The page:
Despite mounting pressure from international organisations and governments worldwide to reduce carbon emissions, a large quantity of oil and gas companies continue to carry out routine gas flaring practices. While some have curbed flaring through shifting practices to more environmentally friendly alternatives, others are failing to seek a different solution. And without strict regulations to curb the practice, the situation is unlikely to change.
Gas flaring is when natural gas is burned in oil production operations. This activity has long been practised for a number of reasons. For example, it is cheaper to flare waste gas than to recycle it. Companies looking to stop the practice would have to capture, transport, process, and sell the gas, which is not viewed as financially viable. While gas flaring is wasteful, it is relatively safe, making it the preferred choice for many oil companies. The practice mainly continues due to a lack of specific regulations to curb it. On average, around 140 billion cubic meters (bcm) of gas is flared every year.
The World Bank’s 2022 Global Gas Flaring Tracker Report showed that flaring fell by 3 percent between 2021 and 2022, from 144 bcm to 139 bcm. This equates to approximately 315 million tonnes of carbon dioxide and 42 million tonnes of methane emitted. The high level of flaring in 2021 was largely associated with resumed oil operations following a year of pandemic, which drove oil output up significantly. The report showed that Nigeria, Mexico, and the United States contributed the highest level of gas flaring in 2022, these were followed by Russia, Iraq, Iran, Algeria, Venezuela, and Libya. These countries accounted for almost three-quarters of flare volumes but just half of global oil production. Meanwhile, Kazakhstan and Colombia significantly reduced their flaring activities.
The World Bank pointed out that the gas flared in 2022 was equivalent to the amount of electricity Sub-Saharan Africa produces each year. In its report, the organisation highlighted the potential to recycle rather than waste the gas, to boost access to energy in some of the world’s poorest countries. It also noted the scarcity of natural gas last year in the wake of the Russian invasion of Ukraine and subsequent sanctions on Russian energy.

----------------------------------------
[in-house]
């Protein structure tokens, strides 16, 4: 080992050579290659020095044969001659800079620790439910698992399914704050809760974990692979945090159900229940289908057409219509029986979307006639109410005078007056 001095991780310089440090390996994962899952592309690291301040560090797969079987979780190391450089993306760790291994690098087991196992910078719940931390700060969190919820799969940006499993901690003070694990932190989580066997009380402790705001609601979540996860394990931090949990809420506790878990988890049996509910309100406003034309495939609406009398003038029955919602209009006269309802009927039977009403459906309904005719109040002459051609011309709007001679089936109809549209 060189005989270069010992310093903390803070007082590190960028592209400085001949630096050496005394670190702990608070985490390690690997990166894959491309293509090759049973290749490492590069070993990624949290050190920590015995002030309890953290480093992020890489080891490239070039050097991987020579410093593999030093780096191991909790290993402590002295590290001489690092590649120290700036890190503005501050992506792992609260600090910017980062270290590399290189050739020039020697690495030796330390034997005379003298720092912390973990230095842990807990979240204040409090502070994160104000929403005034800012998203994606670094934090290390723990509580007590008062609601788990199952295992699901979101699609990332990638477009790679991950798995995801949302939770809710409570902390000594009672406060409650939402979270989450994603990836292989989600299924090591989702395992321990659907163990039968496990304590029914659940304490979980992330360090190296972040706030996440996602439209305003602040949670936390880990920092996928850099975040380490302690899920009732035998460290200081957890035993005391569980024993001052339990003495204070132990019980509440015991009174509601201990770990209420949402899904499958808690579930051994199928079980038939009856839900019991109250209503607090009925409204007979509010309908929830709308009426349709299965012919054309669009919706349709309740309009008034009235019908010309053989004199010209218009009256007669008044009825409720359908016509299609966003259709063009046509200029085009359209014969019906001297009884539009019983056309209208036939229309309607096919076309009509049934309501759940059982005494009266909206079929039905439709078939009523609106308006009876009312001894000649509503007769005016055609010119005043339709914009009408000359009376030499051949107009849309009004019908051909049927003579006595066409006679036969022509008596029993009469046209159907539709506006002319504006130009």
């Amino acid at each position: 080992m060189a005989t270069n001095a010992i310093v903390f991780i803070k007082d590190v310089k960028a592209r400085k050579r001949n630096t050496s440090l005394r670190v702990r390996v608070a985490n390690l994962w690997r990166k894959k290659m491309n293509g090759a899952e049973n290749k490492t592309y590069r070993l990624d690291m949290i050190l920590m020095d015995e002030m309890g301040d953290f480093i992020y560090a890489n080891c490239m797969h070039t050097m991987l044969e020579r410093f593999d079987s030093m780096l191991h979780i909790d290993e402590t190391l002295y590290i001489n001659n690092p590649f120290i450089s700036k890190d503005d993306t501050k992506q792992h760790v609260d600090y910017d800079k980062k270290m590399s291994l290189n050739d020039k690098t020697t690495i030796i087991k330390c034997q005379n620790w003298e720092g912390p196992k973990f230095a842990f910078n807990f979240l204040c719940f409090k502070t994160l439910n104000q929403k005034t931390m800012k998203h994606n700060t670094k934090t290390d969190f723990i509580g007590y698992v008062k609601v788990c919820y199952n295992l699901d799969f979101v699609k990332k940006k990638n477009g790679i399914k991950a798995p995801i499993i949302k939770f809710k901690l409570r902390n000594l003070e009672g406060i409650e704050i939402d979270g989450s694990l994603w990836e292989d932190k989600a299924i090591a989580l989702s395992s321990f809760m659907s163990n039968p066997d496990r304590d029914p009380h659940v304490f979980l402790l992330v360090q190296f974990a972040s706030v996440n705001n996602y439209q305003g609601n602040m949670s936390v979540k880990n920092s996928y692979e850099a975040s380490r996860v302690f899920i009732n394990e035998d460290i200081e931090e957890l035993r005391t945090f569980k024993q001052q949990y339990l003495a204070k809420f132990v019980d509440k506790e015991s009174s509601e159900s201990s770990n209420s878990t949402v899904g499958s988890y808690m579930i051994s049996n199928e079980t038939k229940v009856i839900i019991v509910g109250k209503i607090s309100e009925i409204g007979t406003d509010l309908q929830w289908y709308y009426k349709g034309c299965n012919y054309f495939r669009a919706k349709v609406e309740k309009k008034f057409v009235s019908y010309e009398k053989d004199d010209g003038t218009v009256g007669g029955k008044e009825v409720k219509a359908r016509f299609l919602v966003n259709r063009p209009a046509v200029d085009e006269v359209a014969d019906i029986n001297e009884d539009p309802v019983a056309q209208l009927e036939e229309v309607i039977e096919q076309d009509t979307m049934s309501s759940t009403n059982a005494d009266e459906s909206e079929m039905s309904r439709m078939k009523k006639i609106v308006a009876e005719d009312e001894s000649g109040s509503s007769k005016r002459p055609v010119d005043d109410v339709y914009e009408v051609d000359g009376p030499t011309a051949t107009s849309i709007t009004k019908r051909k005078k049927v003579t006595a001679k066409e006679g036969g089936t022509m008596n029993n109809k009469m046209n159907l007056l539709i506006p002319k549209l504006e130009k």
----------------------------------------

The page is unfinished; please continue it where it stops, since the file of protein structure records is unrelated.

In 2015, the Global Gas Flaring Reduction Partnership launched the “Zero Routine Flaring by 2030” (XRF) initiative, calling on governments and companies to end routine flaring by the end of the decade. Those that voluntarily commit to the scheme are expected to report their flaring activities and progress to curbing the practice. However, most governments have yet to officially regulate flaring, making participation in the scheme limited.
While the focus internationally is mainly on decarbonisation, energy organisations, such as the International Energy Agency (IEA), have repeatedly stated the harmful nature of methane. It also warms the planet, at a rate of around 80 times more than CO2, and it can harm public health. At the COP26 climate summit in 2021, the U.K. government supported the establishment of a global methane pledge, aiming to reduce emissions by 30 percent by 2030. While the U.K.’s North Sea Transition Authority has made progress in reducing flaring activities, the country continues to flare around five times more methane than Norway, which produces twice as much oil. There are now fears that the U.K. will fail to meet its climate pledges unless it puts an end to gas flaring and captures gas more from leaking pipes by around 2025. The IEA believes that making these changes could reduce the methane emissions from the U.K. oil and gas sector by around 80 percent.
And it’s not just the U.K. that could benefit from stopping gas flaring. earlier this year, an investigation by the BBC measured pollution levels near oil fields in Iraq to better understand the impact of gas flaring. The documentary suggested that some of the world’s biggest oil companies are not fully reporting their flaring emissions, meaning that the progress being made on climate pledges is often highly overstated. The filmmakers measured benzene in the air in communities around four of Iraq’s oil fields, including Rumaila, the biggest in the country. The investigation also analysed urine samples from children, which revealed the presence of toxins that are linked to gas flaring exposure. Benzene, which comes from gas flaring, has been linked to cancer, particularly childhood leukaemia. This was the first time that public data was collected on pollution levels in these communities, suggesting the health impact of gas flaring could be much worse than was thought.
Oil and gas companies continue to flare gas as the practice is long-established, easy, and low-cost. Further, a lack of appropriate government regulation on flaring activities allows them to do so. The negative impact of the practice on the environment and public health has been largely understated in many parts of the world, and recent data suggests that many companies may be underreporting their flaring activities. To achieve the climate pledges set out in the Paris Agreement and annual COP summits, companies must commit to stopping flaring, which could be better enforced through legally binding regulations and national flaring-cutting schemes.
By Felicity Bradstock for Oilprice.com
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